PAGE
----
Monday, February 15, 2010

Writing Questions, or Stop me before I query again--Please!

I got swamped by work and haven't posted for two weeks (or read much, either). In between work, Jan and I also moved my youngest son home from college and celebrated Valentine's day (I know: whine, whine, whine). Over those two weeks, I did do some some software development but most of my time was taken up with some instructional design.

Actually, with a small part of instructional design: Writing multiple choice and short answer questions.


Don't get me wrong: It's not that I don't enjoy crafting multiple choice questions. But after generating three or four hundred questions my brain is starting to go numb. Fortunately, my client got the original deadline moved and I got a break over the weekend (hence, this post). But there's still about 100 questions left to generate and I'll be back at that tomorrow. You may be able to hear the screams.

But all of this work, of course, got me to thinking about effective testing. The first issue to ask of any test is whether the questions address the objectives of the training. It turns out that (at least for me) this is a considerably harder goal to achieve when generating questions after the content is created by someone else.

In the ideal instructional design process, you create your objectives for the training, create the tests that will prove that the participant has achieved those objectives, and (finally) write the content/create the experience that will allow the participant to pass the test.

In real life, I don't do it that way. When developing training material, as I generate the content I get smarter about what I'm writing. As a result, I often go back and modify, extend, or even drop some objectives. Rather than re-do the questions/tests after generating the content, based on the final set of objectives, I do most of the work on the questions/tests at the end of the process. I still do a pretty good job of generating tests in that process.

However, I don't do NEARLY as well when I come in at the end of the process when someone else has generated the content. Part of the problem, in generating questions for someone else's content, I feel obligated to provide questions for content, even if the content isn't tied into one of he objectives. My assumption is that students will feel obliged to study every page in the textbook so it's my obligation to provide a question to justify the strudent's effort. This is wrong-headed of course: just because it's on the page, it doesn't mean that i have to test for it unless it addresses the objectives of the course. I think that I identify too closely with the student.

The nice thing about working for other people is that I get feedback. My client's ultimate customer (the person my client is producing the instructional material for), it turns out, has a style guide. Some of the restrictions that the customer had in their style guide were:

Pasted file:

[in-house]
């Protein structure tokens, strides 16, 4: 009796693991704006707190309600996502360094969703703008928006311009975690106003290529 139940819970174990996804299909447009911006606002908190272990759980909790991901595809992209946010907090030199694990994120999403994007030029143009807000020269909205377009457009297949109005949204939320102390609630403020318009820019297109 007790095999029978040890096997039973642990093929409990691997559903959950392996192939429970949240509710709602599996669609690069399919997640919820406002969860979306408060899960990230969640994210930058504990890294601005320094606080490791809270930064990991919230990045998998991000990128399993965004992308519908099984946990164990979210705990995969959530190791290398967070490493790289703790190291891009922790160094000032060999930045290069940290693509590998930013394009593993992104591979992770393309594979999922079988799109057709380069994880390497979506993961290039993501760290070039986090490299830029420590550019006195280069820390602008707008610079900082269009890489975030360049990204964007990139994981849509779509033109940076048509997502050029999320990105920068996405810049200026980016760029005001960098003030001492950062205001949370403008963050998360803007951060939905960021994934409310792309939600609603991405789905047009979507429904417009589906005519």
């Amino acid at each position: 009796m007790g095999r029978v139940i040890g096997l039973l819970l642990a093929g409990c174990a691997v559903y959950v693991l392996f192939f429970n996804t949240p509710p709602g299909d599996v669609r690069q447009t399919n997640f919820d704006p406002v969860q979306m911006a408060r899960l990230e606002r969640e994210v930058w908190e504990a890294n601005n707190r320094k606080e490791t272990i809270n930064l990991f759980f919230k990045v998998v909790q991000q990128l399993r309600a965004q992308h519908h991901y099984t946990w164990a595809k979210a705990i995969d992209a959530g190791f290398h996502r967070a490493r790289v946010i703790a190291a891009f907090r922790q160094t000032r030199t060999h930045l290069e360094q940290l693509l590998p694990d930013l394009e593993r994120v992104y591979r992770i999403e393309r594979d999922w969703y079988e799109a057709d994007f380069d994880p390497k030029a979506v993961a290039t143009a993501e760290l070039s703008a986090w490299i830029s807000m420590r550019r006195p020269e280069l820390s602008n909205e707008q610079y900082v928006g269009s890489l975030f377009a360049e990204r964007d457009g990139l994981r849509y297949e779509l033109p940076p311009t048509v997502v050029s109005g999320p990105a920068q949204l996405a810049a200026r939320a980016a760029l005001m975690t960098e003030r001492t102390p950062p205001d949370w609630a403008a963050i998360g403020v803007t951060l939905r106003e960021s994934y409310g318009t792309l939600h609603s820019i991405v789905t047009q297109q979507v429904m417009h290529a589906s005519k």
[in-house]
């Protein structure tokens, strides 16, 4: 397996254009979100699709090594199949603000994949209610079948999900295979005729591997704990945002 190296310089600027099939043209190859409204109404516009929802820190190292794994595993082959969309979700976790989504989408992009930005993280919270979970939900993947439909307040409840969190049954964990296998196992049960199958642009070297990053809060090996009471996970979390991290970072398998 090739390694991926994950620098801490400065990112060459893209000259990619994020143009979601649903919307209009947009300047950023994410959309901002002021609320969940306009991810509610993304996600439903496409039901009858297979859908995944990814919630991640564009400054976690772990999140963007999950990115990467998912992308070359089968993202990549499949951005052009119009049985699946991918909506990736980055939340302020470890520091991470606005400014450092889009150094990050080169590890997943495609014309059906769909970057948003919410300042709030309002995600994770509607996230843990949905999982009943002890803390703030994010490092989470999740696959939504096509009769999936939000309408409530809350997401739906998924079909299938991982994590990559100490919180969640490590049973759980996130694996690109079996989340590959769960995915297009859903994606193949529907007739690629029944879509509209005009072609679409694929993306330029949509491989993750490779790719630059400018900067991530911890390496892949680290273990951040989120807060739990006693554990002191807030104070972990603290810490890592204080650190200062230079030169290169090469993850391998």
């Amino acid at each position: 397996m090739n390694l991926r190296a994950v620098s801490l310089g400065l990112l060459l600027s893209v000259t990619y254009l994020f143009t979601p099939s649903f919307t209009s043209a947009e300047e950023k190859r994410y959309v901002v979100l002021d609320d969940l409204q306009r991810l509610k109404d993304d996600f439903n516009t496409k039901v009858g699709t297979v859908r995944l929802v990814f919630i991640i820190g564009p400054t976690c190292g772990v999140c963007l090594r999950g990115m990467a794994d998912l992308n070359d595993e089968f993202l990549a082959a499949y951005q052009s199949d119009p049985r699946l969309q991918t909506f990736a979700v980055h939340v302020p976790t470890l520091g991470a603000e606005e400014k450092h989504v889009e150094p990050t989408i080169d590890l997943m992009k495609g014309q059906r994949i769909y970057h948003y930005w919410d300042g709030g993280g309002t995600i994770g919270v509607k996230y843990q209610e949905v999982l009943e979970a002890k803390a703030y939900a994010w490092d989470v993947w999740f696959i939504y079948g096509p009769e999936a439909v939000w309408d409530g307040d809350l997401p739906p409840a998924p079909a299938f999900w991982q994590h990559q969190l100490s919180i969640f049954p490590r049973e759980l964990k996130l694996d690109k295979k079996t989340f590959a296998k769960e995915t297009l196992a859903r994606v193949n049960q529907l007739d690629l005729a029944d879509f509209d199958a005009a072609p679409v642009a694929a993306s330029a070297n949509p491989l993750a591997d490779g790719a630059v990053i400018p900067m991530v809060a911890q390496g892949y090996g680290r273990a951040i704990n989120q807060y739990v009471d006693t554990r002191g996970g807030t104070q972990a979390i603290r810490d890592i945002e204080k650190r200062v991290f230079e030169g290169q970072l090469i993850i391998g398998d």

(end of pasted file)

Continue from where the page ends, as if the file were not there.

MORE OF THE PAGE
• No negative questions ("which of the following is not")
  • No "None of the above/All of the above"
  • No questions where the answer finishes the question by providing the end of the sentence
The only one of these dictums that I had a problem adjusting to was the ban on "None/All of the above." My concern with "All/None of the above" are those tests when the only time this answer appears is when it's the right answer (i.e. when "All of the above" is always the right answer). Generally speaking, if I use "All of the above" in a test, I will ensure that the answer appears two or three more times as the wrong answer than as the right answer. Other than that concern, a blanket objection to "None/All of the above" seemed odd to me. But, hey, it's a style guide issue: I doubt that the test takers care one way or another.

I noticed that the customer's review of my questions sometimes fell into what I call the "knowledge fallacy." Often, when reviewing multiple choice questions where we know the answer we critique questions by simultaneously assuming that the student knows the answer and doesn't know the answer--that the student knows as much as we do while still being a student.

For instance, on one question with four potential answers, I had two of the answers in one format (e.g. "verb-noun") and two in a second format (just a noun). The correct answer was in the first group (answer "b"). The reviewer commented that, because the second set of answers ("c" and "d") were in a format different from the correct answer, the student could ignore the second set of answers.

This is true: but only true if you know that answer b is correct. If you don't know which answer is the correct one, the realization that the answers are in two different formats does you no good; if you do know the right answer....well, then, it doesn't matter if the answers fall into two groups.

Last note: In the same way that I think that the most important person on the writing team is a representitive of the audience, I often think that the real test of a multiple choice test would be to have someone completely ignorant of the subject take it. If that person does better than just guessing (e.g. if, on a multiple choice test with 4 answers for every question, the test-taker gets better than 25%) then you have a problem. But that leads to another question: If, under those circumstances, the test-taker does worse than 25% does that mean that you have a really well-designed test or a really unfair one?

Reading or read

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